Faults with your Computer Registry, DLL files and other unknown technical aspects of your computer
Windows XP has gone End of Life (EOL) on April 8th 2014. This means no further security patches or updates for this Operating System!
Microsoft recently announced the continuation of advisories for newly discovered vulnerabilities, and the continuation of updates for things like Windows Defender only.
My advice is to move to Windows 7 (assuming you wish to stay on a Windows platform) as soon as possible. This version also has a System Restore option.
I also advise not moving to Windows 8 or Windows 8.1. At the time of writing it appears this Operating System is experiencing numerous issues.
Windows 10 is to be released on the 29th July 2015. After moving to Windows 7 it is worth waiting to see what Windows 10 brings before deciding to move to this latest version.
Products of Interest!
Are you unable to view because of an enabled Ad Blocker in your browser? No problem! Just to let you know there are computer related adverts on my site you may find useful. If you wish to see them you can whitelistmy site. Thank you for your time.
Fortunately help is at hand if a problem occurs on your computer. Windows XP Restore returns you computers system files to a previous state with everything working OK.
System Restore is intelligent enough not to lose your personal data files such as documents, e-mails and web browser favourites.
you have the option enabled (which it is by default), some
installed applications, driver updates and changes such as installing Windows XP Service Pack 3 files, create what is known as Restore Points.
These are the captured states of your computer before changes are
made. System files such as DLL's, EXE's etc. are retained in case they
are needed at some future point.
Windows XP Restore also regularly creates restore points whether any changes are made to your machine or not.
is an in built safety mechanism which kicks in every 24 hours (variable
depending on when your computer is switched on, and for how long it is
switched on for).
However, despite this utilities ability to monitor your computer, I would recommend you Create Regular System Restore Points Yourself - assuming you want to use this free tool.
This tutorial takes you through the steps to use the tool yourself like a professional.
The Table of Contents below breaks the tutorial down into sections so you can jump to the part you are interested in.
Have you used this utility before? What happened to make you use this utility?
If you find your computer is not working properly for
whatever reason, e.g. Printer issues since that driver update, application
loading problems since applying that patch, etc., consider the System Restore Tool to help you out.
To use a previously created point.
Load the System Restore tool and select the Restore My Computer to An Earlier Time. Click the Next button.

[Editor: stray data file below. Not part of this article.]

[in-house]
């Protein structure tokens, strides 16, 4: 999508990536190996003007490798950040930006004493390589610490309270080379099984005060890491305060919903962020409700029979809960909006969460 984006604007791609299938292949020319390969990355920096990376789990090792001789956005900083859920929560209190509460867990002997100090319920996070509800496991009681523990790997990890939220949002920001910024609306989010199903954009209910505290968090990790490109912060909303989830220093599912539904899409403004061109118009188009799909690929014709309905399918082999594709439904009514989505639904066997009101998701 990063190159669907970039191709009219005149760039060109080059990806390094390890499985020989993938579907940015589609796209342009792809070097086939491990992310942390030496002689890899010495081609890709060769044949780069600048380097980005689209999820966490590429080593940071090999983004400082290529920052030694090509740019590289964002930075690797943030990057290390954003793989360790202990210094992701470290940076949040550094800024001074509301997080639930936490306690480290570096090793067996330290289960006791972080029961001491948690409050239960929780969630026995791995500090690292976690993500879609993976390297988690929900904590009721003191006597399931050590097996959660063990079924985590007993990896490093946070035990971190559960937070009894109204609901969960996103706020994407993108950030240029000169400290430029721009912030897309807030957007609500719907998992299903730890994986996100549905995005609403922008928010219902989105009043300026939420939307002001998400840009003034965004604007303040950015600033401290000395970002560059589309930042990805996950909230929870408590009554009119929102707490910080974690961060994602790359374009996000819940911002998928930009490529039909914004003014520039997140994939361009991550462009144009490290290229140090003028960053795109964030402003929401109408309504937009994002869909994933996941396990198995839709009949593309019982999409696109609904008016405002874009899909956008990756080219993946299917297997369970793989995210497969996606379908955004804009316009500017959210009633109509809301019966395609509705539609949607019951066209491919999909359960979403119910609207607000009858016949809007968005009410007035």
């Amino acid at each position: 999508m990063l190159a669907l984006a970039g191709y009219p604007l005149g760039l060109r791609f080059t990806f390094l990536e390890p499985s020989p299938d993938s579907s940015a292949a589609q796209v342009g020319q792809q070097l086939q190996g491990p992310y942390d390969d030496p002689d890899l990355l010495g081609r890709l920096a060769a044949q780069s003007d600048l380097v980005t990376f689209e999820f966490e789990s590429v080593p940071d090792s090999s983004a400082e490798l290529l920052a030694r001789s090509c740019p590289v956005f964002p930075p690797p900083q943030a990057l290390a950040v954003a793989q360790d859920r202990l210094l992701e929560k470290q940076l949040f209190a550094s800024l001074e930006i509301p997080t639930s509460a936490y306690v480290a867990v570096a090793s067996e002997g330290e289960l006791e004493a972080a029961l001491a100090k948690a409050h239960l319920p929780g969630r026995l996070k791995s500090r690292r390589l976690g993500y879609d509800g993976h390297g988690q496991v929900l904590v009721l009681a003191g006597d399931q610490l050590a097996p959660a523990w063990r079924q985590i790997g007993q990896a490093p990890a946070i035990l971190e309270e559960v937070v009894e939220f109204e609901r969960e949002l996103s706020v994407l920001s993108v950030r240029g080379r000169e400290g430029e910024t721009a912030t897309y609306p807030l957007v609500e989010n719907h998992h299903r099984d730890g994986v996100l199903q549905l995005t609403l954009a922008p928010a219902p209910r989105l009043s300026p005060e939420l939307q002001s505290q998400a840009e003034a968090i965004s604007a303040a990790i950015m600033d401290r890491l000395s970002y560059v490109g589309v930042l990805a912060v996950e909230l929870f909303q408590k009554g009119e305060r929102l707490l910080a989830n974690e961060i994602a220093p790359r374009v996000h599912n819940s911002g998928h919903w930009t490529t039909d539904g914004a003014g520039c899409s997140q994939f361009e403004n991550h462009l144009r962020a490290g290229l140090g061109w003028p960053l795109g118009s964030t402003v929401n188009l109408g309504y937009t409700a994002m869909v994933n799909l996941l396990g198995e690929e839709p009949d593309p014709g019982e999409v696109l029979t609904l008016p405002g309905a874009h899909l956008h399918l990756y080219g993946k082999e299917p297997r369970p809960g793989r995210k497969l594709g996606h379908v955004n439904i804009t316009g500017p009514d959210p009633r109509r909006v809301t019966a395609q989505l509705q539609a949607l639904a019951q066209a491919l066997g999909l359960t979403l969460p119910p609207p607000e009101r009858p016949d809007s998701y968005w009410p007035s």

Note: Make sure you are logged in as local administrator. Chances are you are already!
Resurrect My Computer To An Earlier Time (Click Image To Enlarge)
On the Select A Restore Point screen, click a Bold date on the calendar to review all of your Windows XP Restoration points for that day.
If you have manually created Restoration Points your descriptions should be a good indicator for selecting the appropriate one.
This will usually be from before the issues you are experiencing occurred.
Select A Restoration Point (Click Image To Enlarge)
When you have chosen your Restoration Point, Click the Next button.
Follow the instructions carefully on the next screen. Understand what happens next, and what you should do before clicking the Next button, e.g. Save your work and close down your applications.
Confirm Restoration Point Selection (Click Image To Enlarge)
System Restore in Action (Click Image To Enlarge)
Click the Next button again to confirm that you want to continue. If you are unsure Click The Cancel Button!.
As mentioned on the previous screen, you computer will shut down and restart automatically.
When the process is complete you see the Restoration Complete message.
System Restoration Complete (Click Image To Enlarge)
Test your application, printer, scanner or whatever part of your computer you were having problems with. Is your problem resolved?
If your problem is not resolved you can run through the steps above again and select an earlier Point in which to resurrect your operating system.
However, if you think it has made things worse, you have the option to undo the last restoration point.
To do this load up System Restore and select the Undo My last Restoration option. Click Next and follow the on screen instructions.
System Restore Windows XP: Undo My Last Restoration (Click Image To Enlarge)
What happened you make you use one of your System Restore Points?
What Other Visitors Have Said
Click below to see contributions from other visitors to this page...
NET USE Command Not rated yet I use the Recovery Console to connect our Laptops to our old computer (well, not that old) which has loads of disk space on it.
We store all of our …
System Restore Fixes Corrupt Computer Game Not rated yet My son installed a new computer game the other day and for the life of me could we get it to work properly?
We tried removing it, the installing it …